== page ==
- Demand – the cost of angioplasty is particularly higher in areas where the demand for such services is high. One indication of high demand is when there is a lengthy waiting list in order to be operated on.
- The hospital – the rate of the hospitals for each state, cities, and counties, across the country vary due to cost of living and cost of doing business. Also, some hospitals have more state of the art and latest models of equipment compared to others.
- The number of stents required – the number of stents you will be needing will affect the overall cost of the procedure as each stent may cost several thousand dollars.
- The type of stent used – there are some types of stents that are more costly than others. Some of the more expensive types are the drug-eluting stents (DES) or the bioresorbable vascular scaffolds (BVS).
- If you need a stent at all or not – there can be cases where a permanent stent may not be needed at all. In this case, your hospital bill may be considerably lower compared to having to place a stent in your artery.
- Type of angioplasty technique – different types of techniques during the procedure may be performed by the doctor depending on the condition of the patient. Several options include balloon angioplasty which is the most widely-used. Other methods like atherectomy or rotablation may also be an alternative.
- The severity of the condition – the level and number of your blockage affects how long the procedure is to be performed and how many stents will be used.
- The doctor – the level of expertise and the experience of your cardiologist most of the time is a factor in the cost of the procedure, especially if the said doctor is very sought-after in their field.
- Urgency – the more you need the procedure performed on you is an indication that your condition is more life-threatening, which therefore may entail more cost due to additional treatments like being treated in the emergency room.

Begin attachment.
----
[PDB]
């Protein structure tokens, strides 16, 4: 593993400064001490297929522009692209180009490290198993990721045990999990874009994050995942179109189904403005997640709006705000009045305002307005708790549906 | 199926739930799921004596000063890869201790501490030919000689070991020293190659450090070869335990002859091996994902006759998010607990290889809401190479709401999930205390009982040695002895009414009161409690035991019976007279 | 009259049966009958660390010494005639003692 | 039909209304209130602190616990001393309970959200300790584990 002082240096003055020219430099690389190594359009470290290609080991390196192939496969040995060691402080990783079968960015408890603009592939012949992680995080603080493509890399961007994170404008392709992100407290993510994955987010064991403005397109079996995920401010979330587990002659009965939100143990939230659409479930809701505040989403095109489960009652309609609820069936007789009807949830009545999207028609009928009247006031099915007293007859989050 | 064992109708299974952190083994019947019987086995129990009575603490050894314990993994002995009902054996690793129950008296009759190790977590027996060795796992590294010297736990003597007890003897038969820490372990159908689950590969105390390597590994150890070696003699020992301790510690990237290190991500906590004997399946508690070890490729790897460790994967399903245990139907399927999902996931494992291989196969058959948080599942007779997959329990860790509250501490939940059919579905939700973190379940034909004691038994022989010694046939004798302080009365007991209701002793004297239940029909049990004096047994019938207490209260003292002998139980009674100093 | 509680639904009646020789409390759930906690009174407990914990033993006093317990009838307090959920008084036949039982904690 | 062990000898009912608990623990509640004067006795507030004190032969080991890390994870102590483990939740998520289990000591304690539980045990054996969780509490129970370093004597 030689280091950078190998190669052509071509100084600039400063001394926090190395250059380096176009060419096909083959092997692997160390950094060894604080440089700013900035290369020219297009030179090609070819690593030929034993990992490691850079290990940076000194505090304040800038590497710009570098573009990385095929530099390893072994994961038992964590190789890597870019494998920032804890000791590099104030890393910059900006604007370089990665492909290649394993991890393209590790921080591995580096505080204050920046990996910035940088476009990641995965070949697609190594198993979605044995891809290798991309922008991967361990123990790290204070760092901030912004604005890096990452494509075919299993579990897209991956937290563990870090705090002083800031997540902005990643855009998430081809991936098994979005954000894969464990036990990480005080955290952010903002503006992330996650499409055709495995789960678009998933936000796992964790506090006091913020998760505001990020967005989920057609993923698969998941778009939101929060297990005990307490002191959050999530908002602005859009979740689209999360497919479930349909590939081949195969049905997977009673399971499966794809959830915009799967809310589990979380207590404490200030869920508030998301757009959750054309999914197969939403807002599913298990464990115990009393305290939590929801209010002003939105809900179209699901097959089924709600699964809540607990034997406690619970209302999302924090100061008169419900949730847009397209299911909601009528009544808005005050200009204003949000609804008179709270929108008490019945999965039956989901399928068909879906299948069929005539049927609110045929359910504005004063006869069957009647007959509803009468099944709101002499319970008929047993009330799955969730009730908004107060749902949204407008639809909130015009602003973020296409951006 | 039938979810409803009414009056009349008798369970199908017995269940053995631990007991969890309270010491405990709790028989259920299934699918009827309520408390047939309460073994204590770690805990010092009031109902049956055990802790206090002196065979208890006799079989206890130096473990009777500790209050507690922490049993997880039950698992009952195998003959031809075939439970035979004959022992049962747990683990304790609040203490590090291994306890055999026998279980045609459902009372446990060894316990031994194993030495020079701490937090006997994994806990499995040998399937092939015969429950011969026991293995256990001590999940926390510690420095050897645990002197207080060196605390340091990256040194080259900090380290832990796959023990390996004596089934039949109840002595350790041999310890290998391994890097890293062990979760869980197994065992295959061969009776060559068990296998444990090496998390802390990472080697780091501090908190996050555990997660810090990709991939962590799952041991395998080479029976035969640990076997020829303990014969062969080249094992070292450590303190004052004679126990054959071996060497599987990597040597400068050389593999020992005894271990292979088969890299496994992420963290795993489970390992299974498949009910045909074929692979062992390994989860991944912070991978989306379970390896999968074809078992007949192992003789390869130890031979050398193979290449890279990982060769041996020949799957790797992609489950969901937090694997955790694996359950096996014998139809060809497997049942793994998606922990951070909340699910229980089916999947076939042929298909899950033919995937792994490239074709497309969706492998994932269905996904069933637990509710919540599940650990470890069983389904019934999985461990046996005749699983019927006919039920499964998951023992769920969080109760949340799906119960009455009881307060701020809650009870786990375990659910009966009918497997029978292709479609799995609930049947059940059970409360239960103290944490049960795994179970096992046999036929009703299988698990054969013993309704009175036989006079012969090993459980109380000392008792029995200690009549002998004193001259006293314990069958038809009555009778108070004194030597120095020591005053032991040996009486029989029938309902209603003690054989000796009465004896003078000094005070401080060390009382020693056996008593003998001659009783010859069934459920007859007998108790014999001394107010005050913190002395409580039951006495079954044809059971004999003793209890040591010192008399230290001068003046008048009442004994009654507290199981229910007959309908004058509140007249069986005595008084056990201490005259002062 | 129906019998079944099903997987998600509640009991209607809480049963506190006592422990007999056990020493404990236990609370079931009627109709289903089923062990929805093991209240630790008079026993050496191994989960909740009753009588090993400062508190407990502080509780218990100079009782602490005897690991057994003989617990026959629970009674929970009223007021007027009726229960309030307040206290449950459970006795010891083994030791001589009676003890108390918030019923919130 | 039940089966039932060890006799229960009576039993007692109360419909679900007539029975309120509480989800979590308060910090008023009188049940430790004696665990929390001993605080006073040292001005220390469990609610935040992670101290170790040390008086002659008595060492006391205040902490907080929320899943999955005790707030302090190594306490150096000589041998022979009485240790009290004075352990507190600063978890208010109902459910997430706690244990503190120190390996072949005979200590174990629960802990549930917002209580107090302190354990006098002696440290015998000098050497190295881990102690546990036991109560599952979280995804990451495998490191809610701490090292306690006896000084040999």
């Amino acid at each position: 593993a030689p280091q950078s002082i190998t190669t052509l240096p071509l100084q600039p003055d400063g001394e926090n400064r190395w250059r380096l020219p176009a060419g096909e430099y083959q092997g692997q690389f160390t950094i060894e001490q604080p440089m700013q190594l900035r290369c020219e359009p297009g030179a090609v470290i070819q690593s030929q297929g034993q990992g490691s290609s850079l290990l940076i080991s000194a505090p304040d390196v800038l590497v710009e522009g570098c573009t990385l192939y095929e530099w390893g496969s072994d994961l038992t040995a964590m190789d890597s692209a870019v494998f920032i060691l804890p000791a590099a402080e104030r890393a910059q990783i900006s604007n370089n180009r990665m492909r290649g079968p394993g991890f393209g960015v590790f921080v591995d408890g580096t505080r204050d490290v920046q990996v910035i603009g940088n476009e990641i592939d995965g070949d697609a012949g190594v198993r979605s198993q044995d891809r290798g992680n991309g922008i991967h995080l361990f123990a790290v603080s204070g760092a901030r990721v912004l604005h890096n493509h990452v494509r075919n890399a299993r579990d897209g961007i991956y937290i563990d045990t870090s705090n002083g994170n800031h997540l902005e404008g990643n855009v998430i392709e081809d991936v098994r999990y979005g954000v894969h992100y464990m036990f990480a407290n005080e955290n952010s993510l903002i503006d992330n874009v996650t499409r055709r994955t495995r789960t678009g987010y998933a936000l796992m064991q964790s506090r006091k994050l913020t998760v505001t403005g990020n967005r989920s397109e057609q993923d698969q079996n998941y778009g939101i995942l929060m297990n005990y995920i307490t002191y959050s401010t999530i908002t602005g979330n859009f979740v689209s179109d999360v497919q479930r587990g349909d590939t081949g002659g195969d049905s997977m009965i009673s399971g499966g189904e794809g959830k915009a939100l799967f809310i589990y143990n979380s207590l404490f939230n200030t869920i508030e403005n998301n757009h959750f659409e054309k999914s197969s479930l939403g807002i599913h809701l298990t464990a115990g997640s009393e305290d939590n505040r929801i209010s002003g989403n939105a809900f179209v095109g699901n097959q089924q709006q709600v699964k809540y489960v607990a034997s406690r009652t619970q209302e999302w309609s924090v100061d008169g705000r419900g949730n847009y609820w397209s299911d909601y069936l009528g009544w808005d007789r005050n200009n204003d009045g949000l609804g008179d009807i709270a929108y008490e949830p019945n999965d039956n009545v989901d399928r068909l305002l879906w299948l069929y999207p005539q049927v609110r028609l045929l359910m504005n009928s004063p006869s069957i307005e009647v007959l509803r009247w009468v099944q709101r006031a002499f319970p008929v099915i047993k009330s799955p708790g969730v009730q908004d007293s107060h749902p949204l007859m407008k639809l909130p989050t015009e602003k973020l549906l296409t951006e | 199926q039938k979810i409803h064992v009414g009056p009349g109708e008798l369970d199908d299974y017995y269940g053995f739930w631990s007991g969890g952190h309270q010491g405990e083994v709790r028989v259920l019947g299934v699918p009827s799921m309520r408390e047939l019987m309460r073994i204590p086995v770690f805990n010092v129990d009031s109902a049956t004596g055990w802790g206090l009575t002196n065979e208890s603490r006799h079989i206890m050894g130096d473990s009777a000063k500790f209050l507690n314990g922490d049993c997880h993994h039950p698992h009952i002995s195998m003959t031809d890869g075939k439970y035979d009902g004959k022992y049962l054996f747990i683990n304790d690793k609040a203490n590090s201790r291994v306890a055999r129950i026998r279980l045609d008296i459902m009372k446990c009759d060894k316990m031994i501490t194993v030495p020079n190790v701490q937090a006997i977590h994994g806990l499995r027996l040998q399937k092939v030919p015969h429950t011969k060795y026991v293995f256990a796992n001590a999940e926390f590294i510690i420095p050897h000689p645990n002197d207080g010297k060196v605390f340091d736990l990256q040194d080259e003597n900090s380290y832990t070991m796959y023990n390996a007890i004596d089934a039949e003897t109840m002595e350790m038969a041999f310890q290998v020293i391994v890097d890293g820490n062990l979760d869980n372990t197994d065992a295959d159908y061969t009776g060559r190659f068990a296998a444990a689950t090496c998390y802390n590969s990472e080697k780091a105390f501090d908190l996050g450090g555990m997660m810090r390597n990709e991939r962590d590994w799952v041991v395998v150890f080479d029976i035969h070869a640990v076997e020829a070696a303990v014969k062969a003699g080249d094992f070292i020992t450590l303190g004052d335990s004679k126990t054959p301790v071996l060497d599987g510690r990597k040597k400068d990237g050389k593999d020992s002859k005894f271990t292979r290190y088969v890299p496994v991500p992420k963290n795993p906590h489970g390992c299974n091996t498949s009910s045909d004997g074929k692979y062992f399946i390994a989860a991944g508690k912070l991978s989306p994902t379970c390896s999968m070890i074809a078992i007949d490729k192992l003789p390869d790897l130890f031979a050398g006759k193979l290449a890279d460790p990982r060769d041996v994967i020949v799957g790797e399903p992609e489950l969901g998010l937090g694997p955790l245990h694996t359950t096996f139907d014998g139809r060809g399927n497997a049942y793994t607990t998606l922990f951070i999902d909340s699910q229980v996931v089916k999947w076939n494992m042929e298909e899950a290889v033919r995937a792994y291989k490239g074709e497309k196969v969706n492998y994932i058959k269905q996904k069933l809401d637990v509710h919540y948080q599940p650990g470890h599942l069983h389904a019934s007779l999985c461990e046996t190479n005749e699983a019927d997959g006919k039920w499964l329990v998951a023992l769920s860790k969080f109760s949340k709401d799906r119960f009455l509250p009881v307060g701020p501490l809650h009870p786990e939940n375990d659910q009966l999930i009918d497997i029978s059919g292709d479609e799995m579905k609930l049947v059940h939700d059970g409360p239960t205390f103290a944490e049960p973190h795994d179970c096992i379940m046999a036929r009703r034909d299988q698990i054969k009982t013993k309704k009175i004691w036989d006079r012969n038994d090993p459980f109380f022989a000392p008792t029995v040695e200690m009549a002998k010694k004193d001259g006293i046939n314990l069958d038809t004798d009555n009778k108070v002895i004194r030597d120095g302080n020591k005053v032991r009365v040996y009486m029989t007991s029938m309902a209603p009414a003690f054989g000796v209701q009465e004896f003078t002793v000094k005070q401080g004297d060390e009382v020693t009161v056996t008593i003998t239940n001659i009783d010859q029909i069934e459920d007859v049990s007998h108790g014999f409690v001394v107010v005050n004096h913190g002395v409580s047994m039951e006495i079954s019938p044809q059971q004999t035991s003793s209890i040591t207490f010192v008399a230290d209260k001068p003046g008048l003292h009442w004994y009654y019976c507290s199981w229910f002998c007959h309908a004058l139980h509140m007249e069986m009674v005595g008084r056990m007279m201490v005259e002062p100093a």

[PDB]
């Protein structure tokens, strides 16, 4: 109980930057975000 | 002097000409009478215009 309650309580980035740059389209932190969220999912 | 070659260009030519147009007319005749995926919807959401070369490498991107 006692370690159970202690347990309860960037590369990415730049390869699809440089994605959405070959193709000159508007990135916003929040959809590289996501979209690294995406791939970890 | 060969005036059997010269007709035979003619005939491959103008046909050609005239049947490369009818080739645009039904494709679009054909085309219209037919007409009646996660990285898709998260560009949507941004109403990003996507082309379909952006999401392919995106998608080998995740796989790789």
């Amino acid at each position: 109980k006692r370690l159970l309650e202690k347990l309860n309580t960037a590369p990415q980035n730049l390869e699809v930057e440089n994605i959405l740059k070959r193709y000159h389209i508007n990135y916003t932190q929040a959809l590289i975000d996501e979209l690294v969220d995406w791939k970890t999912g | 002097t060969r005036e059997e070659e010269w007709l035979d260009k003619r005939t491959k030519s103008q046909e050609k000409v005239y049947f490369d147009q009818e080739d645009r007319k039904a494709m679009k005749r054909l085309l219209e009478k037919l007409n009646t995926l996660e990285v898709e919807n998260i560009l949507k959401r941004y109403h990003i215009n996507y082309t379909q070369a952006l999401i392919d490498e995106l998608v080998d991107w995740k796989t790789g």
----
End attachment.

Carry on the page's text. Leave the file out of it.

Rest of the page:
- Insurance – more likely that your insurance would decline any claim relating to angioplasty when it is done as a precautionary measure. Meaning, for the insurance to cover this procedure, it should be deemed life-threatening, like an occurrence of a heart attack. But there are some good insurance companies that may cover it partially so it is better to discuss the coverage thoroughly with your insurance provider.
- Cash payments – some hospitals provide a discount ranging from 10% to 35% of the cost for uninsured patients.
If you have more time to decide like if it is not an emergency situation, it is important to discuss the costs including all the possible scenarios that might happen during the procedure. This way, you will be able to either prepare for the budget and not have a heart attack because of your bill, or you may be able to negotiate or even ask for a discount.
Also, lifestyle change is as important if you decide to prolong your life. Sure enough, there are remedies in the medical field that can you can turn to if worse comes to worst. But they can only do so much. That is if you can still make it to the hospital alive. Your decision to do something about your condition may still be the best option.